Under the agreement of sale of April 28, 1917 between William Cudlip, the defendants' predecessor, seller, and Herbert Isham, the plaintiff's husband, buyer, the purchase price for this dwelling was $500.00, payable in deferred monthly installments, title was to remain in the seller William Cudlip until the price had been paid, possession was to be in the buyer Herbert Isham, and "upon default being made in any installment this contract shall cease and determine and the lessor (Cudlip, seller) may immediately take possession of said property." Apparently the last monthly installment payment on the purchase price was made sometime in 1919 and no further payment was made thereon. Laying aside the question of whether there was a gift of the dwelling by William Cudlip to the plaintiff and her husband at or about that time, — 1919, — and assuming, for the present, that there was not, — there necessarily then occurred at that time, about 1919, a default in the installment payments of the purchase price and upon such default, by the express terms of the agreement, the contract ceased and determined and William Cudlip, the seller, might immediately have taken possession of the property. As soon as any deferred installment became due and was not paid, — sometime in about 1919, — the statute of limitations commenced to run, the right of re-entry by the seller was complete upon such default, and if he or his successors failed to commence an action for recovery of the dwelling or to make an entry within five years from the date of such default his and their right thereafter to bring an action to recover it or to make an entry was expressly barred. The seller's right to demand a return of the property accrued when default was made in payment, there was at that time a clear and full common law remedy of replevin available to the seller, the five year statute of limitations, therefore, began to run from that time when the right of action accrued. There being then, in about 1919, a right in the former owner, William Cudlip, to recover this dwelling as personal property, but no action to recover such having been brought by him within five years after that right accrued, the five years' statute of limitations bars any later action. That cause of action having once accrued the statute began to run at once.

There is ample evidence from which the Court could find the plaintiff and her husband predecessor, Herbert Isham, the original buyer, have since at least 1919 to the present time been in the actual, visible, notorious, exclusive, and continuous possession of this dwelling, — in fact the defendants, successors to William Cudlip, the original owner and seller, apparently do not seriously dispute those facts. Whether such possession was hostile or under claim of ownership is debated. Hostile does not imply an ill will, but only an assertion of ownership adverse to that of the true owner and all others. No mere words can assert title more satisfactorily than a continued exercise of ownership over property for more than the applicable statutory period. Using and controlling property as an owner is the ordinary mode of asserting a claim of title. The possession of the plaintiff and her husband, permissive in its inception in 1917 under the agreement of April 28, 1917, necessarily ceased to be permissive in 1919 upon default when the agreement itself ceased and determined and the seller could immediately have retaken possession. Since about 1919 she or her husband have paid the taxes thereon, the tax records have always been in their name, they have insured it, they paid the land rent on the underlying ground lease, they have entered into separate ground leases, and they have made extensive improvements. It was not their duty to do such under the Agreement of April 28, 1917 after default thereon and after that whole agreement had by its terms ceased and determined and the seller could have immediately retaken possession. And some of those things never were covered by that agreement. Their doing such after 1919 was not in the performance of any duty under that agreement or consistent with its continued existence. It had ceased and determined. No one else did any of those things after 1919. No one else ever asserted to the plaintiff any claim of ownership to the dwelling until March, 1960. And of particular further significance is the fact that Herbert Cudlip, the defendants' immediate predecessor and the only child of William Cudlip, deceased, the original owner and seller, did not, as administrator of the estate of William Cudlip, list this dwelling in the inventory as a part of that estate. That the defendant Mary Cudlip asserted no claim after the decease of William Cudlip in 1938, or even after the decease in 1954 of her own husband Herbert Cudlip, the only heir of William Cudlip, because "she did not want to make any trouble" is hardly an adequate explanation, and indicates, among other things, that presumably she was aware the plaintiff and her husband claimed title and ownership and that there would be trouble if the defendants asserted a claim. And "because it was personal" does not answer why the dwelling was not listed in the inventory of William Cudlip's estate if the defendants or their predecessors really felt themselves to be the real owners thereof. There was adequate evidence from which the Court could determine the plaintiff and her husband have since 1919 exercised ownership over the dwelling for more than the applicable five years' period, have used and controlled it as owners, and have thereby asserted a claim of title and ownership adverse to the former true owner and all others, and that their possession since then was, therefore, hostile and under claim of ownership. Title to the dwelling therefore became thereby vested in and acquired by the possessor, Herbert Isham, and the plaintiff as his successor, and may be asserted affirmatively.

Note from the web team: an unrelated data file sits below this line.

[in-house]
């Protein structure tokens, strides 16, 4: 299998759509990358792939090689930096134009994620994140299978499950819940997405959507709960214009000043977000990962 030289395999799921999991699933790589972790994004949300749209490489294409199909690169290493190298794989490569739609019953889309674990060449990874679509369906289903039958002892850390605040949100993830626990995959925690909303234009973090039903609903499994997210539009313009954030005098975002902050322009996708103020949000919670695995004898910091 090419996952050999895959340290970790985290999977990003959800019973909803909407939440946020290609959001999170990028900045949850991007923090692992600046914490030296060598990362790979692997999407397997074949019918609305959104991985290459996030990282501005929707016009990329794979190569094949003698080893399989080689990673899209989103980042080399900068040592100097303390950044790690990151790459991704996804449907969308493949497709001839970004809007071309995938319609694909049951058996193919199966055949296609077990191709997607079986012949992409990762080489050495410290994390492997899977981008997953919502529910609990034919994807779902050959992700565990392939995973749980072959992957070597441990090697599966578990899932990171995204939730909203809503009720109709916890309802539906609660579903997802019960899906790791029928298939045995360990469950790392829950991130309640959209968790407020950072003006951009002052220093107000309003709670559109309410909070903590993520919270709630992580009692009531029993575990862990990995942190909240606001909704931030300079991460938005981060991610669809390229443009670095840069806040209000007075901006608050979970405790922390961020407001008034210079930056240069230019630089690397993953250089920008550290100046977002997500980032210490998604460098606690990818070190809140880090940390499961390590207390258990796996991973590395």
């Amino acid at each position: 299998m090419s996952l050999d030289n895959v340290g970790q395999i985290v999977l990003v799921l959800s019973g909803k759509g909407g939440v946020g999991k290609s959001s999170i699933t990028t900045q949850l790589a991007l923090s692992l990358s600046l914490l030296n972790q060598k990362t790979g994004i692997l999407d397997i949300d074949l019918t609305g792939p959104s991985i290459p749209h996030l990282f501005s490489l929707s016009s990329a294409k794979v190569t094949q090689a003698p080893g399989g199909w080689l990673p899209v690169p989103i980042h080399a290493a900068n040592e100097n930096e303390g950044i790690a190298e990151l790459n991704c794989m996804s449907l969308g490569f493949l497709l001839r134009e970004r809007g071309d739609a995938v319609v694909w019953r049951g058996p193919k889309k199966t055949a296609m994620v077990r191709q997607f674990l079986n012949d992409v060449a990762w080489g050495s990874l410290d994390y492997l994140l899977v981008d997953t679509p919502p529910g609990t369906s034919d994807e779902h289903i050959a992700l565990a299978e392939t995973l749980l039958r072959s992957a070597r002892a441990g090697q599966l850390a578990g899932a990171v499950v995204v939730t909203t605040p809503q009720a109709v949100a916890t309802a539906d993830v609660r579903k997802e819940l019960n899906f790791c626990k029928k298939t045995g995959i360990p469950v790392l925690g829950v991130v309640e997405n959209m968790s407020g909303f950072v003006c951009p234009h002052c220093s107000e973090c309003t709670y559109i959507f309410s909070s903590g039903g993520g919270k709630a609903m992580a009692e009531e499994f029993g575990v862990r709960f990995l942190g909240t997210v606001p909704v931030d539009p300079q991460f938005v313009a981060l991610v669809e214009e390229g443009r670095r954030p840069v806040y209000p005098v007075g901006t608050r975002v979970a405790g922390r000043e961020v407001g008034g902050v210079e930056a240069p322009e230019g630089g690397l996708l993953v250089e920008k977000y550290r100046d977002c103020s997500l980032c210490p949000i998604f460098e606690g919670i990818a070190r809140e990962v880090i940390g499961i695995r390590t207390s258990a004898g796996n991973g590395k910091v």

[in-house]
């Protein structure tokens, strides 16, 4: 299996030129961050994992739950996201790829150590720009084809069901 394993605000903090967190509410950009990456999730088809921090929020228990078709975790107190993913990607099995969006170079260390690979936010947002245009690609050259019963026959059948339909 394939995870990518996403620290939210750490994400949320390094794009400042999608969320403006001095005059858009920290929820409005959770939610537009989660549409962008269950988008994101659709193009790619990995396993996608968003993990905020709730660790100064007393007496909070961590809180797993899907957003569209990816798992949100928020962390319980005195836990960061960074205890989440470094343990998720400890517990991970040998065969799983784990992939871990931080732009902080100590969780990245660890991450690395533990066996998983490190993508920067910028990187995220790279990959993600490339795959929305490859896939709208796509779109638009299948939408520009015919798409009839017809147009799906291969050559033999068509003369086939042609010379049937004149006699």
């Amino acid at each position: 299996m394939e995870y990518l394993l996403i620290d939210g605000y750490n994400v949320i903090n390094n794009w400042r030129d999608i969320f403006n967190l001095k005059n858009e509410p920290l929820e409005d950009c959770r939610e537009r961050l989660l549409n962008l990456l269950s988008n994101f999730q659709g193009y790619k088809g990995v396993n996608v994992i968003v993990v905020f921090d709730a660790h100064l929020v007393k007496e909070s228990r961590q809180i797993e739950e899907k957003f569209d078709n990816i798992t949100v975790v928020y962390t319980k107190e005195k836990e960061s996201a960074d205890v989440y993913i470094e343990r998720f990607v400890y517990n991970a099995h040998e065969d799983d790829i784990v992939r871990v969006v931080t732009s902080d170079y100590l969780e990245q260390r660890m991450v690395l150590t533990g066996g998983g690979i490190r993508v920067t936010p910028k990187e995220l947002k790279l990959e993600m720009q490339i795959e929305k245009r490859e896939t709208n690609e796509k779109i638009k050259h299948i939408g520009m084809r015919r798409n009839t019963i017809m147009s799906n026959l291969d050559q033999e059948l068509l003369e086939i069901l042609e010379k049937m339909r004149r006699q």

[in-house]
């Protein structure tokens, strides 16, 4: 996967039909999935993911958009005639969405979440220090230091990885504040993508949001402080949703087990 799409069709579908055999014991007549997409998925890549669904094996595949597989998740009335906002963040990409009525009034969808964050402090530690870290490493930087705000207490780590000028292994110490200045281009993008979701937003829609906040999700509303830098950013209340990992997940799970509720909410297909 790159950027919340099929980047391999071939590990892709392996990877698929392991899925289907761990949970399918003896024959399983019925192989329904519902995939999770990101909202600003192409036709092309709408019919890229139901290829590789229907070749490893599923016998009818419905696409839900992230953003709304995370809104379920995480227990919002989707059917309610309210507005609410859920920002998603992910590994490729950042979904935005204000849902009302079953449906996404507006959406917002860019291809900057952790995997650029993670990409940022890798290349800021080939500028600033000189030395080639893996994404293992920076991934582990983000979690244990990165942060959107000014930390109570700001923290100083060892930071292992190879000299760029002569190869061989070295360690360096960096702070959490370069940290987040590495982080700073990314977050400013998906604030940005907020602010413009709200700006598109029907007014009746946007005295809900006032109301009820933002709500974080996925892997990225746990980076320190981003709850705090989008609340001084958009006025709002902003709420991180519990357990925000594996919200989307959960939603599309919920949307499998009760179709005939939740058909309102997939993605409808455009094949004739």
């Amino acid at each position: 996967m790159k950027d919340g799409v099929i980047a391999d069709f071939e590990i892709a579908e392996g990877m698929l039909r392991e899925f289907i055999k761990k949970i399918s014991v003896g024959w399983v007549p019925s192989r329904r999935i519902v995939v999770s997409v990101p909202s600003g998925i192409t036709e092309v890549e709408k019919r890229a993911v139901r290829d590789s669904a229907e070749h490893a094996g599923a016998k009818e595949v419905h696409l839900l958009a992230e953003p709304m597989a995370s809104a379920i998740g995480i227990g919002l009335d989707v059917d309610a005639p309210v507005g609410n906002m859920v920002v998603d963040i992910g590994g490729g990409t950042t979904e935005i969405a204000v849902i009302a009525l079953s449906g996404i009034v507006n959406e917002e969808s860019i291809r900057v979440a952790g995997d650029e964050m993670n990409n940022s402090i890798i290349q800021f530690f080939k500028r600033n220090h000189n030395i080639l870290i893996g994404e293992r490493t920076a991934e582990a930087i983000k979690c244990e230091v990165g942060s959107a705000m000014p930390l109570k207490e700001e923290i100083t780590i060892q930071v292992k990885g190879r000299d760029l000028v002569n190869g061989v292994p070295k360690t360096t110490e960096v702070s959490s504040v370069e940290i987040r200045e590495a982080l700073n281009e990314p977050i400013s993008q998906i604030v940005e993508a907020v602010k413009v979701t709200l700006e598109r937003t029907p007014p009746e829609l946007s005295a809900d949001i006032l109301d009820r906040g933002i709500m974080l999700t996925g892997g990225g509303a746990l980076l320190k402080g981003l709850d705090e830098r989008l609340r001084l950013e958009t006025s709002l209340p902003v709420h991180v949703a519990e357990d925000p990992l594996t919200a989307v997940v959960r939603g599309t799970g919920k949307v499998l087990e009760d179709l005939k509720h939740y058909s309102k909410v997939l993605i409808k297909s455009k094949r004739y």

The trial court's findings and conclusions are not against the manifest weight of the evidence, — an opposite conclusion is not clearly evident: Rude v. Seibert (1959) 22 Ill. App.2d 477, 161 N.E.2d 39; Bauske et al. v. City of Des Plaines (1958) 13 Ill.2d 169, 148 N.E.2d 584; People ex rel. Penrod v. Chicago & N.W. Ry. Co. (1959) 17 Ill.2d 307, 161 N.E.2d 126.

Under the circumstances, it is not necessary to discuss other matters referred to in the briefs.

The judgment for the plaintiff-appellee will be affirmed.

Affirmed.

SPIVEY, P.J. and WRIGHT, J., concur.

19620109